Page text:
RIP Bigmista’s Barbecue: Famous Long Beach Pitmaster Moves On

Bigmista’s Barbecue’s Neil Strawder works the smokers on the last day of service at the Sammich Shop. Photo by Sarah Bennett

It seems cruel to lose one of Southern California’s best pitmasters just as barbecue season is heating up, but Bigmista’s Barbecue and Sammich Shop closed for good July 1 in the same manner as it lived—on its own damn terms.

Since 2004, Neil Strawder (a.k.a. Big Mista) has been a fixture in the California barbecue scene. He toted his custom bright-red smoker first to competitions (up to eight per year) and later to LA-area farmers’ markets (up to five days a week), where the onetime banker served tender brisket, peppery pastrami, toothsome ribs, aromatic turkey and more to consistently sold-out crowds.

Despite accolades from all of the top food critics in the city and desperate pleas for increased availability from far-flung customers, Strawder waited to open a brick-and-mortar, eventually settling not in any of the neighborhoods that originally built his popularity, but in Long Beach, where Strawder and his wife, Phyllis, lived.

The Sammich Shop opened in 2014, at the height of the local barbecue “moment.” It was a time when pitmasters realized you didn’t have to be a regional purist to smoke good meat and new ’cue concepts strode into areas previously underserved by Long Beach’s small but dedicated barbecue scene.

The brisket lunch combo at the Sammich Shop. Photo by Sarah Bennett

But even with an increased interest in the good low-and-slow, Strawder struggled to draw the farmers’ market crowds to a hidden strip mall off Los Coyotes Diagonal in East Long Beach. The food was the same, if not better than before, with a commercial smoker for more of the classics and a locals-only call list for specialties such as rib tips, pastrami and a sticky-sweet, bacon-like invention called “pig candy.”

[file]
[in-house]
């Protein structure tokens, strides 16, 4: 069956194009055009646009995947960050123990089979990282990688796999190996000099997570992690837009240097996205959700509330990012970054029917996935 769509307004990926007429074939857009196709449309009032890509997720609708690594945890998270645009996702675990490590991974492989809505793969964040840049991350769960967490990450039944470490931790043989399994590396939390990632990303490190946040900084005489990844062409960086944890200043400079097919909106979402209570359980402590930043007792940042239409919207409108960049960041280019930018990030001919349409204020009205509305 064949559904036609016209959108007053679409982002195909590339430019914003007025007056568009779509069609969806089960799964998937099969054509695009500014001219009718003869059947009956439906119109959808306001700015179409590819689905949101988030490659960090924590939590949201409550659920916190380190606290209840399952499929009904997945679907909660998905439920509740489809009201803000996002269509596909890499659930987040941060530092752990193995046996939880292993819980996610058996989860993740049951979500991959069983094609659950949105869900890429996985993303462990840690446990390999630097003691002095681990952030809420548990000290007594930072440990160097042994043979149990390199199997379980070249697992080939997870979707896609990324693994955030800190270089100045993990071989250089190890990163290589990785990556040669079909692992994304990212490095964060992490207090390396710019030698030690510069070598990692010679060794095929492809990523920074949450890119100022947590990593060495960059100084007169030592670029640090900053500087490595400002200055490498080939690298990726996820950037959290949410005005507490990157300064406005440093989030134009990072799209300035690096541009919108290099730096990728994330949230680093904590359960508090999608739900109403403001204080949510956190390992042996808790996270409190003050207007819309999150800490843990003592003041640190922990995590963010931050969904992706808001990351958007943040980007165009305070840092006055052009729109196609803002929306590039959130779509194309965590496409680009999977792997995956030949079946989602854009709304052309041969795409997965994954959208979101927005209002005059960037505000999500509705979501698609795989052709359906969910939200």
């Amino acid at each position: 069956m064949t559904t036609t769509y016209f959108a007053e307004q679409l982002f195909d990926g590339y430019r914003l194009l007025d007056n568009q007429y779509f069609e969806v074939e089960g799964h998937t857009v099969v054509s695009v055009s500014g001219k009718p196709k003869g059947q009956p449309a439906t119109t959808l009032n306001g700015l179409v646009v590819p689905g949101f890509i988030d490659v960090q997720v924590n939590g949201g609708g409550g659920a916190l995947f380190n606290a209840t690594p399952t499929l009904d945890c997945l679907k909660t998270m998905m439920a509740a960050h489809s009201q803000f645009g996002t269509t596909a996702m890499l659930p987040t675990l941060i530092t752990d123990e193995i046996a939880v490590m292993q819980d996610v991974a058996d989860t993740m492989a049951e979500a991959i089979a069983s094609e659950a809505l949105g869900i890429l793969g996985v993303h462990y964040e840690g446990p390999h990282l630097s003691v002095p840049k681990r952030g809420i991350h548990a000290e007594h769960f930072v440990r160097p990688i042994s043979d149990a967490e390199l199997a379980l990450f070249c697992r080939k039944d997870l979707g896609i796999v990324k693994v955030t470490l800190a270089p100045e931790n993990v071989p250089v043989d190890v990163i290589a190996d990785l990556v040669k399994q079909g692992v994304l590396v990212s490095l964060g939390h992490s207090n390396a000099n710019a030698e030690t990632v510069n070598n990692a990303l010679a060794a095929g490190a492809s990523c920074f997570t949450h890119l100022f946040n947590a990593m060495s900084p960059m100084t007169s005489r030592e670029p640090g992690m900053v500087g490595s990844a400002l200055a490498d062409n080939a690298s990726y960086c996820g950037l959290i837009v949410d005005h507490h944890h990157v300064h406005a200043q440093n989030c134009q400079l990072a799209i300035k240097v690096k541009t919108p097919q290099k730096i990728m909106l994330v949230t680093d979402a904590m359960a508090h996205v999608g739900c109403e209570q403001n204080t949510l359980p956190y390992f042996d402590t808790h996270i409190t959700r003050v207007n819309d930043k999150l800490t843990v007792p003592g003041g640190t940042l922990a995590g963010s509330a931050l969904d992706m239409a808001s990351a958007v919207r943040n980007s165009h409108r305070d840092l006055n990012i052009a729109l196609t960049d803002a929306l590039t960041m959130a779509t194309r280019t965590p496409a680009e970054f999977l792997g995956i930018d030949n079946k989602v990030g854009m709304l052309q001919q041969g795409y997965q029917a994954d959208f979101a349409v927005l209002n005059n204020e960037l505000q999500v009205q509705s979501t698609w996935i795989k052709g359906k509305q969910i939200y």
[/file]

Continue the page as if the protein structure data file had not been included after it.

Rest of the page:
A second location, called Bigmista’s Morning Wood, focused on sit-down service and meaty Southern-style breakfasts. It often found its 10 seats packed, with the next round of diners waiting outside to discover the Strawders’ creativity free from the confines of a barbecue joint.

Citing low profit margins, Bigmista’s Morning Wood quietly ceased service in February.

Meanwhile, the long lines and sell-out lunch rushes at the Sammich Shop became an exception, not the rule. By his own admission, Neil wasn’t the best at managing the shop or cordially dealing with customer complaints. Just last month, Phyllis announced the closure of the Sammich Shop on the company website.

“I know people want to know why, and the short answer is because we’re grown and we can,” she wrote, saying the couple is moving out of state and starting fresh—maybe in food, but maybe not. “The long answer may be a bit more complicated, but not much different.”

RIP, Bigmista’s Barbecue & Sammich Shop: 2014-18. Photo by Sarah Bennett

On the Sammich Shop’s last day, a line formed early and long. Most people seemed to be nearby residents, picking up by-the-pound pre-orders and reminiscing about all the quick lunches and weeknight dinners the shop had provided their families and friends. Many had been so loyal that they hadn’t considered trying Robert Earl’s, the expanding home of Texas-style barbecue in North Long Beach.

Neil rolled through the front door with a cart and some tongs to check on the sidewalk smokers, pushing past well wishers. As he flipped chicken breasts and rearranged racks one last time, he talked the changes he’s seen since he first started barbecuing 14 years ago and how he wished the crowds that have come in the past few weeks had been around more during the past four years. He sounded tired, but also happy to be leaving behind the intense hustle that running a daily operation entails.

Within an hour, the only items left were hot links, pulled brisket and a few sides. Just half an hour later, everything was gone except the pineapple coleslaw in the fridge and a few cans of Shasta soda.

For most of its existence, Bigmista’s Barbecue bucked traditions, rejected the norms and wrote its own recipe for success. The Strawders held fast to just one rule of barbecue: “When it’s gone, it’s gone.”

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